16 posted on 06/14/2011 12:35:29 PM PDT by Persevero (Homeschooling for Excellence since 1992)
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To: Publius
Influential? Yes. Well written? No.

Same goes for Jane Austen, IMHO.
17 posted on 06/14/2011 12:37:55 PM PDT by youngidiot (Hear Hear!)
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To: Borges
born 200 years ago today

Not on Google's radar for graphic commemoration, apparently.

18 posted on 06/14/2011 12:39:17 PM PDT by Genoa (Starve the beast.)
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To: Hegewisch Dupa

Scrooge experienced a re-birth. I think Dickens showed the reader hope out of sin and the benefits of a Christian way of life. God works in mysterious ways His miracles to perform.


19 posted on 06/14/2011 12:45:13 PM PDT by Paperdoll (NO MORE BUSHS!)
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To: Persevero

Hypochondria is not faking ailments, that is another disorder. It is the persistent concern about being ill or compulsive attention to symptoms.


20 posted on 06/14/2011 12:50:31 PM PDT by dangerdoc (see post #6)
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To: Borges

Kind of like the way liberals have made “swiftboating” a synonym for “lying” when it’s the exact opposite.


21 posted on 06/14/2011 12:51:30 PM PDT by PzLdr ("The Emperor is not as forgiving as I am" - Darth Vader)
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To: don-o
Well, it was left-wing blacks recruiting for armed struggle (e.g. Malcolm X in his separatist NOI phase) --- not whites --- who turned "Uncle Tom" into a term of contempt. They have no use for a black man who, because of his innate moral strength and dignity, is not motivated by rage, envy, or revenge.

On a related note, I personally suspect that the same passel of liberal literary prudes who want to ban Huckleberry Finn (accordiing to the American Library Association, the most-frequently-complained-about library book in America) --- have not read that, either.

22 posted on 06/14/2011 12:53:31 PM PDT by Mrs. Don-o (God has set a limit on man's intelligence, but none on his stupidity.)
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To: youngidiot

Austen’s prose is pristine and perfect. How is it not well written?


23 posted on 06/14/2011 12:58:17 PM PDT by Borges
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To: Genoa
Absolutely.

In the book we was the embodiment of Christian behavior and love, a man of decency and honor, and to have the race-baiting hucksters co-op his good mane and reputation is a great tragedy.

24 posted on 06/14/2011 1:07:23 PM PDT by Hulka
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To: dangerdoc

“Hypochondria is not faking ailments, that is another disorder. It is the persistent concern about being ill or compulsive attention to symptoms.”

Ok, but I still don’t think they should accuse her of it. It seems low.


25 posted on 06/14/2011 1:11:03 PM PDT by Persevero (Homeschooling for Excellence since 1992)
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To: don-o

I’ve read UTC. While it has long segments of antiquated prose, sometimes painfully so, it also has passages of great dramatic power.

Interesting factoid. UTC has been in continuous print since written.

You can read or search it online.

http://www.online-literature.com/stowe/uncletom/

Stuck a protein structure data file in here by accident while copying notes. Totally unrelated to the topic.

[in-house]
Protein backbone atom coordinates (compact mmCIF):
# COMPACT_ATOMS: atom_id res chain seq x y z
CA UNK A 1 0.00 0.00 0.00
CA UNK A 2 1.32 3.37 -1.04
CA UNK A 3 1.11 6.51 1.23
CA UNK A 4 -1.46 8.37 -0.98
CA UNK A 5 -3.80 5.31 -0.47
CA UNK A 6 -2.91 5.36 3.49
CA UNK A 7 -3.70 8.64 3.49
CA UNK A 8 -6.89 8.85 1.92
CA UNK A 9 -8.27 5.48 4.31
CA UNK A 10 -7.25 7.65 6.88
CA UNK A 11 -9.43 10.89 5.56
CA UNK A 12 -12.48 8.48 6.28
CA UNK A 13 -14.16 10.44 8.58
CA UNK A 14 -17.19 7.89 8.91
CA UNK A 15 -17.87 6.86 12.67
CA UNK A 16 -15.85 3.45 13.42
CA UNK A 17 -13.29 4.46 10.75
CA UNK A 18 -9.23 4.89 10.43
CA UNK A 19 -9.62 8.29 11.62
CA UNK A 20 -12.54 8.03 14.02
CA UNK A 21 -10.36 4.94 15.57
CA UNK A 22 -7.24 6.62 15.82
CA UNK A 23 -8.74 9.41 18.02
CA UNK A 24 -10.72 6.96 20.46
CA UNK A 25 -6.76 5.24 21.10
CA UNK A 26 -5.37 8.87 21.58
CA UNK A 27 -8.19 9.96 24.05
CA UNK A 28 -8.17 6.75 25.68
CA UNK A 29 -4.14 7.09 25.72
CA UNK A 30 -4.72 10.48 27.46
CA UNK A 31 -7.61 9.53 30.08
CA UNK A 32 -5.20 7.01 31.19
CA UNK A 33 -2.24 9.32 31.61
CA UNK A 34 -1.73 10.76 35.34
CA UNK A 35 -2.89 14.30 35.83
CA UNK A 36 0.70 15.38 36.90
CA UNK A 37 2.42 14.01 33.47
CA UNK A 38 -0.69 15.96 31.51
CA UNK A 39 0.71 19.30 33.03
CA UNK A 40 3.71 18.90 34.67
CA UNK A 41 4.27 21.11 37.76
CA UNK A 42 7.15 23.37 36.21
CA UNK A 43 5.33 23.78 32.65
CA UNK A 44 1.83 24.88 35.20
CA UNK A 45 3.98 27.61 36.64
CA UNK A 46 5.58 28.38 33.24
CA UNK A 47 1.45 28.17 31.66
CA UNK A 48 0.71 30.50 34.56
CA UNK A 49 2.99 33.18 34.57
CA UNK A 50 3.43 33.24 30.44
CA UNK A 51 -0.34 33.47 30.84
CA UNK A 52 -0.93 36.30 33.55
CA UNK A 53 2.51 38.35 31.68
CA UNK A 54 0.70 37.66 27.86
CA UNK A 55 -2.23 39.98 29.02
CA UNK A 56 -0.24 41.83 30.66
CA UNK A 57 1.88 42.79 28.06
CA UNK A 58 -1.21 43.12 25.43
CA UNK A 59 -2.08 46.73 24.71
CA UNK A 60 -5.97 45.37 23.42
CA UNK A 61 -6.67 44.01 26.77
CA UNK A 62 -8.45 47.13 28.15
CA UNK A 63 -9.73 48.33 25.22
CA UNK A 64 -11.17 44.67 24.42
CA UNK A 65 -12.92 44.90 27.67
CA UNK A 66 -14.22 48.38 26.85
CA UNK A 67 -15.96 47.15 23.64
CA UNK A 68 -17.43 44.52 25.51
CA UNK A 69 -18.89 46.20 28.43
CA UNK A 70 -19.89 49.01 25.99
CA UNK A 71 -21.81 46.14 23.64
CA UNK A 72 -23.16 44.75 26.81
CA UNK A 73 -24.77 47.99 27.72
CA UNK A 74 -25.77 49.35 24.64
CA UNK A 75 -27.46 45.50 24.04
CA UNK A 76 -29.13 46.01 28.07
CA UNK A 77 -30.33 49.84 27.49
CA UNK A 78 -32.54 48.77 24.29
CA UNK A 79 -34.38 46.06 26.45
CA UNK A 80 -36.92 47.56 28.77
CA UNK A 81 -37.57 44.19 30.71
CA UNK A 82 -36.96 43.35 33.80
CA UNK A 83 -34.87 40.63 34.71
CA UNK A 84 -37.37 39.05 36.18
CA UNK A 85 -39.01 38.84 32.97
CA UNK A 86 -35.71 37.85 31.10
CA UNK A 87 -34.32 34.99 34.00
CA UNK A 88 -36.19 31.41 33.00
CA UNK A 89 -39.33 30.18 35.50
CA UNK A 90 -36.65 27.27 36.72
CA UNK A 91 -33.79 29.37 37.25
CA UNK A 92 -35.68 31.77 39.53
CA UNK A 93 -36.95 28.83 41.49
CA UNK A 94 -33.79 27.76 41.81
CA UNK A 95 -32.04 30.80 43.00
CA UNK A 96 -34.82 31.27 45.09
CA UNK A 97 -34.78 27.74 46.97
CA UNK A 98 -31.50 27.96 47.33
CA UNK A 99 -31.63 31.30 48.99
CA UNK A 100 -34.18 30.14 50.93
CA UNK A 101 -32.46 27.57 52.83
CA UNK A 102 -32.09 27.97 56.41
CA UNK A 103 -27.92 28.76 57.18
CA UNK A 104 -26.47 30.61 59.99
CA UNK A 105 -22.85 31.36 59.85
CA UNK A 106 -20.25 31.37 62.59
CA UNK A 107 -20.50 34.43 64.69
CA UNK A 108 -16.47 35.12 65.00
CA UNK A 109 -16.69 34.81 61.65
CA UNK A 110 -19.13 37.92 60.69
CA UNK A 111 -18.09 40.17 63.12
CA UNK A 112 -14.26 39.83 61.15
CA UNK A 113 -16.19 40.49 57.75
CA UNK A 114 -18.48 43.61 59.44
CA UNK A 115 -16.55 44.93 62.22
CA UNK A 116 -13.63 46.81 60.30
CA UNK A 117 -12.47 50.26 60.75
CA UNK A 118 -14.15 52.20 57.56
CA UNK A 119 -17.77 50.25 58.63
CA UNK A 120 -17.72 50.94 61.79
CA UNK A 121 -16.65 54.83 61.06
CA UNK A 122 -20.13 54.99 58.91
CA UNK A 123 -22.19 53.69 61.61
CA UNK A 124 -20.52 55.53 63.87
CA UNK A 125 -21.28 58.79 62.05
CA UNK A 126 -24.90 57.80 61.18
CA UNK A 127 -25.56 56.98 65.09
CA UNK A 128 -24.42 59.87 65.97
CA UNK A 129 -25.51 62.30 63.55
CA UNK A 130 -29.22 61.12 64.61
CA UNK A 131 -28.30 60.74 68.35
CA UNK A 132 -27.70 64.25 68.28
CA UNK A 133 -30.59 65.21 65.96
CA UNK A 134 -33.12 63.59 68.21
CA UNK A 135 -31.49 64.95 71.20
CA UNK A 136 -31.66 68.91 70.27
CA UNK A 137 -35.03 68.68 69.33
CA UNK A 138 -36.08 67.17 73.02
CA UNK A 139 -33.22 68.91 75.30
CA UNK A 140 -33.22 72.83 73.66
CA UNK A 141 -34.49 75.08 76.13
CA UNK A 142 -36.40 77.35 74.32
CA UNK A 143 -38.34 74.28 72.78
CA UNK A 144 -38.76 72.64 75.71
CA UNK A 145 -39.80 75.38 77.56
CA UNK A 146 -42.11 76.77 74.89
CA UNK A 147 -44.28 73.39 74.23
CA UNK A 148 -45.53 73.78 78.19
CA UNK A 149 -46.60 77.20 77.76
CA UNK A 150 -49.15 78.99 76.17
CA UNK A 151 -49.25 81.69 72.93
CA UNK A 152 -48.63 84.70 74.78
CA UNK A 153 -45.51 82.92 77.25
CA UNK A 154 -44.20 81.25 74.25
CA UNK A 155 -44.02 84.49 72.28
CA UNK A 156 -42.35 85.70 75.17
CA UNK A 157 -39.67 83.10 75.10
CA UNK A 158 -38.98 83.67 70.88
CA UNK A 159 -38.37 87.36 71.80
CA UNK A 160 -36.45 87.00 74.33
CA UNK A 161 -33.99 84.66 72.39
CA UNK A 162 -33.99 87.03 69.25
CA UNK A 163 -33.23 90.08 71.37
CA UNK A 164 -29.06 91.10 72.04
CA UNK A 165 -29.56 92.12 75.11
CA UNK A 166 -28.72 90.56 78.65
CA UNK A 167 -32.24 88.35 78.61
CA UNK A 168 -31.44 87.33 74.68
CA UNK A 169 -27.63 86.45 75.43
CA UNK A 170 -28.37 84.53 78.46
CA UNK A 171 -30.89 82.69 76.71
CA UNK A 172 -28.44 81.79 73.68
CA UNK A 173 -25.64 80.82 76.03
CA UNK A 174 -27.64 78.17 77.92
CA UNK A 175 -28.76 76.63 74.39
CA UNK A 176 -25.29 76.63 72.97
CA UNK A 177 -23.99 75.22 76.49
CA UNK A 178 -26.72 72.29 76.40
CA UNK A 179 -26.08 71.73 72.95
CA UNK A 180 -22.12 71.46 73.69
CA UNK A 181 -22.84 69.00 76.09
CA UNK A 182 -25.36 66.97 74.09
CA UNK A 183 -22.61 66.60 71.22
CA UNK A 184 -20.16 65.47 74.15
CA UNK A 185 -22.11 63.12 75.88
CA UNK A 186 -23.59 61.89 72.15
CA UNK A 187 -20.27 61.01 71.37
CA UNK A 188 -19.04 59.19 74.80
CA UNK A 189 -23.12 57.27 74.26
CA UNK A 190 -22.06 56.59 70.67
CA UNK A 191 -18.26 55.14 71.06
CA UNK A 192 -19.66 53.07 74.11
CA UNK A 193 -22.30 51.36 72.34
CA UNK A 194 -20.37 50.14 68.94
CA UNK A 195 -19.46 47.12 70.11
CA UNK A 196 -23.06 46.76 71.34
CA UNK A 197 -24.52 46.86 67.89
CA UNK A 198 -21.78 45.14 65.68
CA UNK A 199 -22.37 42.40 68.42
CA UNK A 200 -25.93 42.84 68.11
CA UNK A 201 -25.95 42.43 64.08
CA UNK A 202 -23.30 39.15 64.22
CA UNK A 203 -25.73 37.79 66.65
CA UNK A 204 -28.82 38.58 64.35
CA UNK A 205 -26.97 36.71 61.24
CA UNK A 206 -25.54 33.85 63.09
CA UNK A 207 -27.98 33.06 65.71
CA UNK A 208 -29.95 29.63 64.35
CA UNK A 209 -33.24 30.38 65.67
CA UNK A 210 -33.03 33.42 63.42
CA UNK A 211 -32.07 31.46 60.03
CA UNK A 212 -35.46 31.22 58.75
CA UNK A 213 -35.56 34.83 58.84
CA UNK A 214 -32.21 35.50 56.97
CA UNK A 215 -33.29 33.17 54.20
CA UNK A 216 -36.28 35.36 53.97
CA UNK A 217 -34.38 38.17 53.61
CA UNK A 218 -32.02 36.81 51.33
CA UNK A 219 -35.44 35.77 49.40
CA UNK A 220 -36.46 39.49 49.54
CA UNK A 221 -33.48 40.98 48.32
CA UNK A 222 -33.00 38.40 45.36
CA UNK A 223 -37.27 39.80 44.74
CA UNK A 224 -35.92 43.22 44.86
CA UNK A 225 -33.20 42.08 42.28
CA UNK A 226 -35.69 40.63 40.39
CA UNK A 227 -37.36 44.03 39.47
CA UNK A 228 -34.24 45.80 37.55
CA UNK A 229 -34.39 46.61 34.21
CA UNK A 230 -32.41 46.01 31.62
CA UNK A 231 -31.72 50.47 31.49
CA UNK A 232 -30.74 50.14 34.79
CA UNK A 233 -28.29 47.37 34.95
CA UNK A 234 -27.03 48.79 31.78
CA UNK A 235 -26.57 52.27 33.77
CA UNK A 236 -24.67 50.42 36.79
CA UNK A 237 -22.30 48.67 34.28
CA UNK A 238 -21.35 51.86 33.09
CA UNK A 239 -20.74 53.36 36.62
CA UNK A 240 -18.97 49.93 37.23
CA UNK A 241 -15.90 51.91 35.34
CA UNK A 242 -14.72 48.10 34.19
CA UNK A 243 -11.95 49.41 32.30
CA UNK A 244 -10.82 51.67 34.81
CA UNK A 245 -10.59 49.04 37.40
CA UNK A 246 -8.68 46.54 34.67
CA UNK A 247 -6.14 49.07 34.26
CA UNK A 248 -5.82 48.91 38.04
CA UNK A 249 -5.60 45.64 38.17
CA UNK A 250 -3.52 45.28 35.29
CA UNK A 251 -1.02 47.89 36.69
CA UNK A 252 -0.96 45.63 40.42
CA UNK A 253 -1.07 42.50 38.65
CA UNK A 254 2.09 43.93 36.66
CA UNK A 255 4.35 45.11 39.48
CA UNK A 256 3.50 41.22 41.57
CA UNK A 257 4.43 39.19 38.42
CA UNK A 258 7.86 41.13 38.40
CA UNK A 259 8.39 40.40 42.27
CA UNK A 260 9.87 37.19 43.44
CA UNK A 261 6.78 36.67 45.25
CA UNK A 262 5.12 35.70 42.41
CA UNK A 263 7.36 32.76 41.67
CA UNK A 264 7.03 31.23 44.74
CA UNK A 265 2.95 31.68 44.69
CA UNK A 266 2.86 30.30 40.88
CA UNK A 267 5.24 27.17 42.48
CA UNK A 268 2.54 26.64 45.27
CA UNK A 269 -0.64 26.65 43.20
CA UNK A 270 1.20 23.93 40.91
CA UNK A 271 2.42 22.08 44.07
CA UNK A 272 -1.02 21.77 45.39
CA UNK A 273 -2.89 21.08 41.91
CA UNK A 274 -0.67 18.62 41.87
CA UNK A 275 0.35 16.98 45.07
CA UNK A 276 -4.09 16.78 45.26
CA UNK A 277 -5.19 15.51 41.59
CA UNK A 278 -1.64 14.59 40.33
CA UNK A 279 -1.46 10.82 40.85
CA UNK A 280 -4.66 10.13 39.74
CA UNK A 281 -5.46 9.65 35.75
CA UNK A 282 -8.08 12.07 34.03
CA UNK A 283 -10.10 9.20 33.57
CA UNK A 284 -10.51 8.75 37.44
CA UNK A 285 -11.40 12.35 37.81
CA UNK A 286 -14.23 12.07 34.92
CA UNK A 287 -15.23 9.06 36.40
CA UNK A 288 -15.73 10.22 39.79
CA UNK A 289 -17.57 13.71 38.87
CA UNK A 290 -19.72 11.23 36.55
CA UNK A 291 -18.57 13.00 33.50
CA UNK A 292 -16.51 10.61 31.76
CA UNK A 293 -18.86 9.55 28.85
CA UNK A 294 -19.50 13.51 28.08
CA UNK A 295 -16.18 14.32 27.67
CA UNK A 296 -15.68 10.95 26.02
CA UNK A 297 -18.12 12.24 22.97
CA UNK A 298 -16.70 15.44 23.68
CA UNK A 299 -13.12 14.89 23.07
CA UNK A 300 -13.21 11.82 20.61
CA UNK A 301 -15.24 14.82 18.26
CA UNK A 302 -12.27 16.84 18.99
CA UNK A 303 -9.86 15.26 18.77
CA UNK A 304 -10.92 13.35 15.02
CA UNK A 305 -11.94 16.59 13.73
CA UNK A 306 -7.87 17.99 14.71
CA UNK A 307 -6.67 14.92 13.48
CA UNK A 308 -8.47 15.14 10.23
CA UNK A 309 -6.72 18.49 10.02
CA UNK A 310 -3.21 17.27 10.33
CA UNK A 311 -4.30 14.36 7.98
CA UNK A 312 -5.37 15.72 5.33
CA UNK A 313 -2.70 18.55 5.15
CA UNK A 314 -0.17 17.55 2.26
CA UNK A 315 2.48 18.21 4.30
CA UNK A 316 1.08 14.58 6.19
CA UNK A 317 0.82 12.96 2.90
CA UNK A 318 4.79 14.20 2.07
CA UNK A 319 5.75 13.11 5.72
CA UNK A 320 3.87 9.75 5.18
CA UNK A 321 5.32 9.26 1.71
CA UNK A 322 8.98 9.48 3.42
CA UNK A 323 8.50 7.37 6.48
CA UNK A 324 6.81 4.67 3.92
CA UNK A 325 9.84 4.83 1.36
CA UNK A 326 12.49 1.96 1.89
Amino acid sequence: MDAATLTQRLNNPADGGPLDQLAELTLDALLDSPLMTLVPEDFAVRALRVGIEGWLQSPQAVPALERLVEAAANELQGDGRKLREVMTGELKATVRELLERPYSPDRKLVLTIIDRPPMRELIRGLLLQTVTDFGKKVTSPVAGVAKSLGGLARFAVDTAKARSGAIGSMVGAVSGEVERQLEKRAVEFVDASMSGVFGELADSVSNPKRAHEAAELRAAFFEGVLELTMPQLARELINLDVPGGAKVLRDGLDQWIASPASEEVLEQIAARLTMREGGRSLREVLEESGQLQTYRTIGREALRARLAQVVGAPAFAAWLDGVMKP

Uncle Tom himself is a wholly admirable character. Those who denigrate him are idiots, and are often the same people who glorify the gangbangers.


26 posted on 06/14/2011 1:21:48 PM PDT by Sherman Logan
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To: Persevero

I presume it comes from the accepting scholarship on her - not something this column is introducing.


27 posted on 06/14/2011 1:54:32 PM PDT by Borges
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To: Borges

Mr. Prince of Space’s aunt did some genealogy on their family and found they were related to HBS...as well as Warren Gamaliel Harding, lol.

Mrs. Prince of Space


28 posted on 06/14/2011 3:25:04 PM PDT by Prince of Space ("The problem with quotes on the internet is it's hard to verify their authenticity." Abe Lincoln)
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To: Persevero
It was fairly common among Victorian ladies of a certain class, and yeah, it's pretty well documented.

Her daddy was Lyman Beecher, a hellfire and brimstone Presbyterian preacher, and her mama died when she was only 5. The whole family was roiled with religious controversy -- her older sister went through agonies when her fiance was drowned at sea, believing him to be in Hell. Her brother, Henry Ward Beecher, was accused of adultery with a parishioner and the public trial was a huge scandal. It was enough to drive you to drink . . . or, in her case, to recline on the sofa and have sinking spells and go to warm climates 'for her health'. I can't say I blame her one bit.

By the way, she was a beauty when she was younger -


29 posted on 06/14/2011 3:35:31 PM PDT by AnAmericanMother (Ministrix of ye Chasse, TTGC Ladies' Auxiliary (recess appointment))
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To: youngidiot
Jane Austen? Come, come, now. If you're going to make a statement like that, you have to back it up.

When three such dissimilar writers as Nathaniel Hawthorne, Henry James and Rudyard Kipling agree that Austen was a master, you're going to have to be very persuasive.

Fire away.

30 posted on 06/14/2011 3:39:09 PM PDT by AnAmericanMother (Ministrix of ye Chasse, TTGC Ladies' Auxiliary (recess appointment))
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To: AnAmericanMother

I don’t have a good case. Seems my name might be fitting in this case. I just always found her to be too predictable - it was easy to figure out who would end up with whom.


31 posted on 06/14/2011 7:56:07 PM PDT by youngidiot (Hear Hear!)
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To: youngidiot
Austen was the first person to treat marriage as something more than a sentimental climax. She dealt with it as a complex social and moral negotiation that reveals human character. She was also one of the greatest satirists to ever write in English.
32 posted on 06/14/2011 8:18:44 PM PDT by Borges
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To: youngidiot
A fair observation, and quite true.

But you can usually see it coming in real life. What Austen is writing about is not who gets whom but how they get there. From one of KIpling's characters, who made the same observation:

‘I mean that ’er characters was no use! They was only just like people you run across any day. . . . an’ some’ow Jane put it down all so naked it made you ashamed'

33 posted on 06/15/2011 3:38:49 AM PDT by AnAmericanMother (Ministrix of ye Chasse, TTGC Ladies' Auxiliary (recess appointment))